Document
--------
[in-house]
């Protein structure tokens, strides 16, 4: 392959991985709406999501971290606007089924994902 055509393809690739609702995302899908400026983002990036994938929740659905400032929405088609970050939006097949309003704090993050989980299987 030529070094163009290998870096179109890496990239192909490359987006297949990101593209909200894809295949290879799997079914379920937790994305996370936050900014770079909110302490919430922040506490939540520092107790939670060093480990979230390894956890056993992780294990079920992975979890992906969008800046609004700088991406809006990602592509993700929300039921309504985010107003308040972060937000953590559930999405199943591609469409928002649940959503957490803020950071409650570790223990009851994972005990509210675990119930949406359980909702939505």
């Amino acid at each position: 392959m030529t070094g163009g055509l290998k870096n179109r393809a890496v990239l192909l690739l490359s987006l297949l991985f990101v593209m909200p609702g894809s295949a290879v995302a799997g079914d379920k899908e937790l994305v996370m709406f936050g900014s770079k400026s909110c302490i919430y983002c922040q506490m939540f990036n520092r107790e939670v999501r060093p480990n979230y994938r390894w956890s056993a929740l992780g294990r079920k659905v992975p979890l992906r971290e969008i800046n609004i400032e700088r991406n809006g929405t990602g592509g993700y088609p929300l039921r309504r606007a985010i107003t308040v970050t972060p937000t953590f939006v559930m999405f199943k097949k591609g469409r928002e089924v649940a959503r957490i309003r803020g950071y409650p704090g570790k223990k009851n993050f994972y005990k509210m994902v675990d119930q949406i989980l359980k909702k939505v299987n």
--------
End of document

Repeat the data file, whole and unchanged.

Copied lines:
[in-house]
């Protein structure tokens, strides 16, 4: 392959991985709406999501971290606007089924994902 055509393809690739609702995302899908400026983002990036994938929740659905400032929405088609970050939006097949309003704090993050989980299987 030529070094163009290998870096179109890496990239192909490359987006297949990101593209909200894809295949290879799997079914379920937790994305996370936050900014770079909110302490919430922040506490939540520092107790939670060093480990979230390894956890056993992780294990079920992975979890992906969008800046609004700088991406809006990602592509993700929300039921309504985010107003308040972060937000953590559930999405199943591609469409928002649940959503957490803020950071409650570790223990009851994972005990509210675990119930949406359980909702939505």
């Amino acid at each position: 392959m030529t070094g163009g055509l290998k870096n179109r393809a890496v990239l192909l690739l490359s987006l297949l991985f990101v593209m909200p609702g894809s295949a290879v995302a799997g079914d379920k899908e937790l994305v996370m709406f936050g900014s770079k400026s909110c302490i919430y983002c922040q506490m939540f990036n520092r107790e939670v999501r060093p480990n979230y994938r390894w956890s056993a929740l992780g294990r079920k659905v992975p979890l992906r971290e969008i800046n609004i400032e700088r991406n809006g929405t990602g592509g993700y088609p929300l039921r309504r606007a985010i107003t308040v970050t972060p937000t953590f939006v559930m999405f199943k097949k591609g469409r928002e089924v649940a959503r957490i309003r803020g950071y409650p704090g570790k223990k009851n993050f994972y005990k509210m994902v675990d119930q949406i989980l359980k909702k939505v299987n």